I’m a little late in my remarks on Nelson Mandela’s 90th birthday, but it’s the thought that counts.
It has been fascinating to watch Mandela’s name becoming the synonym for the best combination of political power and ethical commitment, the way that “Einstein” signifies science or “Gandhi” signifies righteous protest. That apotheosis tends over time to smooth away the humanity and particular history of that person: the fact that Einstein was wrong about some key issues or that he was not just a loveably kooky thinker gets lost, the historical peculiarity of Gandhi’s syncretism and the tactical problems with his formulation of nationalism gets lost.
The complexity and humanity of Mandela’s life, which Mandela himself has always insistently emphasized as a key part of his political strategy, is at equal risk, and in this case, it’s vital that the world and South Africa not excise that from the way we remember him.
By his own account, Mandela’s time in the ANC Youth League located him within the standard histories and traditions of African nationalism at the time of its greatest flourishing, and by his own account, had that been the alpha and omega of his political experience, he would not have been the leader that he became in the 1990s. His time in prison forced him to accept that the achievement of freedom was a long game rather than a hasty political settlement. It required a steel-edged pragmatism both about negotiating with his oppressors (whether prison authorities or the apartheid state) and about accomodating ideological divergence among his allies. The prison years gave depth and reality to Mandela’s courtroom stand against tyranny both white and black, to his understanding that a free society would take more than changing the race of the prison guards or the ruling bureaucrats.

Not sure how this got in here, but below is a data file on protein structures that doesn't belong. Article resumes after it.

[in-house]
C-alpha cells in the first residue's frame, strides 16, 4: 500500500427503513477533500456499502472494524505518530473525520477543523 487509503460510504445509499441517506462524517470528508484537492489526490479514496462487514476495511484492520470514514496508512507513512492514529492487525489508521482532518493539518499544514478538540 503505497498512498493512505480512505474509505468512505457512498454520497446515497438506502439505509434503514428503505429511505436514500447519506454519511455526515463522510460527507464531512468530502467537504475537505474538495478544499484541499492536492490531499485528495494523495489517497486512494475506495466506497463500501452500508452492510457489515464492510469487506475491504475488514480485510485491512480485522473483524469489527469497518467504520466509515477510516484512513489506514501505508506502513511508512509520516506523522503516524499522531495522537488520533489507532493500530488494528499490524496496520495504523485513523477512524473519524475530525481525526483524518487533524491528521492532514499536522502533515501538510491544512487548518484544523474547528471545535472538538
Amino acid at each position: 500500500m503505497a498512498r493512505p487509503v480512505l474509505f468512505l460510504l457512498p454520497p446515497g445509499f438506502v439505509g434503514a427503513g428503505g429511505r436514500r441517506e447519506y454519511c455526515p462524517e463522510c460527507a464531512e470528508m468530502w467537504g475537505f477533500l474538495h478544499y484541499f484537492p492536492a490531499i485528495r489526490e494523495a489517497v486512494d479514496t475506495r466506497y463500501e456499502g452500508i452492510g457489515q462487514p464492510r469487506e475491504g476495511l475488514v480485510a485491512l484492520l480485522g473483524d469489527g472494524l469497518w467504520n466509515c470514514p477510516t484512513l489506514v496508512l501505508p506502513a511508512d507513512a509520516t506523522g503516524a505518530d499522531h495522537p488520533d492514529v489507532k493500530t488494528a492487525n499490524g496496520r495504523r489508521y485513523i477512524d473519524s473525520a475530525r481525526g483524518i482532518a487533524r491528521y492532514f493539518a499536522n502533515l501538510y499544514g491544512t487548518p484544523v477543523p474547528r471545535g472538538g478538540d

Before 1990, Mandela was no more than symbol except to those who actually came to know him within Robben Island. He could have walked out of prison and stumbled quickly on feet of clay. If Mandela has become the patron saint of the ethical use of political power, it is because of what he did when he came out of jail.
Two things especially stand out for me. First, that he agreed to testify on the stand about the Browde Commission of Inquiry’s work on rugby when he was called to do so by a judge, even though the case was motivated by political mischief. This was the real revolution: establishing that the executive in South Africa is governed by the law, rather than floating immaculately above it. All free societies must constantly revisit that moment. Every new leadership carries within it the threat to cut loose from constraints on its power, whether we’re talking about South Africa or the United States. But Mandela established this precedent in South Africa under circumstances where almost no one would have criticized him for failing to do so.